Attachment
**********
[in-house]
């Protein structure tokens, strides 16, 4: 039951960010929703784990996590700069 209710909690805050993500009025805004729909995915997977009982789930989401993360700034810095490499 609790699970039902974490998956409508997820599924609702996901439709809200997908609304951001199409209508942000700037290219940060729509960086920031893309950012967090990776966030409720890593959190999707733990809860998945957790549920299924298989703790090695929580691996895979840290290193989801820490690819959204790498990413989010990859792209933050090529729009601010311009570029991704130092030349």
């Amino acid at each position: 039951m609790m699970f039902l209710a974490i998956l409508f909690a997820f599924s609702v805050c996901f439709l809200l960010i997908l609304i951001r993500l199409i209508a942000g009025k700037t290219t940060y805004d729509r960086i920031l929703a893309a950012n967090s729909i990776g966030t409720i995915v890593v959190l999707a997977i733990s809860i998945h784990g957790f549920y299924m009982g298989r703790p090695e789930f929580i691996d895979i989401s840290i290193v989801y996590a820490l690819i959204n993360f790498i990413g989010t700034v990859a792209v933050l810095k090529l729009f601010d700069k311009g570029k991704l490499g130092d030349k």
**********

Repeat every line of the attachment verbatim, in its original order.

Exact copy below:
[in-house]
């Protein structure tokens, strides 16, 4: 039951960010929703784990996590700069 209710909690805050993500009025805004729909995915997977009982789930989401993360700034810095490499 609790699970039902974490998956409508997820599924609702996901439709809200997908609304951001199409209508942000700037290219940060729509960086920031893309950012967090990776966030409720890593959190999707733990809860998945957790549920299924298989703790090695929580691996895979840290290193989801820490690819959204790498990413989010990859792209933050090529729009601010311009570029991704130092030349």
């Amino acid at each position: 039951m609790m699970f039902l209710a974490i998956l409508f909690a997820f599924s609702v805050c996901f439709l809200l960010i997908l609304i951001r993500l199409i209508a942000g009025k700037t290219t940060y805004d729509r960086i920031l929703a893309a950012n967090s729909i990776g966030t409720i995915v890593v959190l999707a997977i733990s809860i998945h784990g957790f549920y299924m009982g298989r703790p090695e789930f929580i691996d895979i989401s840290i290193v989801y996590a820490l690819i959204n993360f790498i990413g989010t700034v990859a792209v933050l810095k090529l729009f601010d700069k311009g570029k991704l490499g130092d030349k």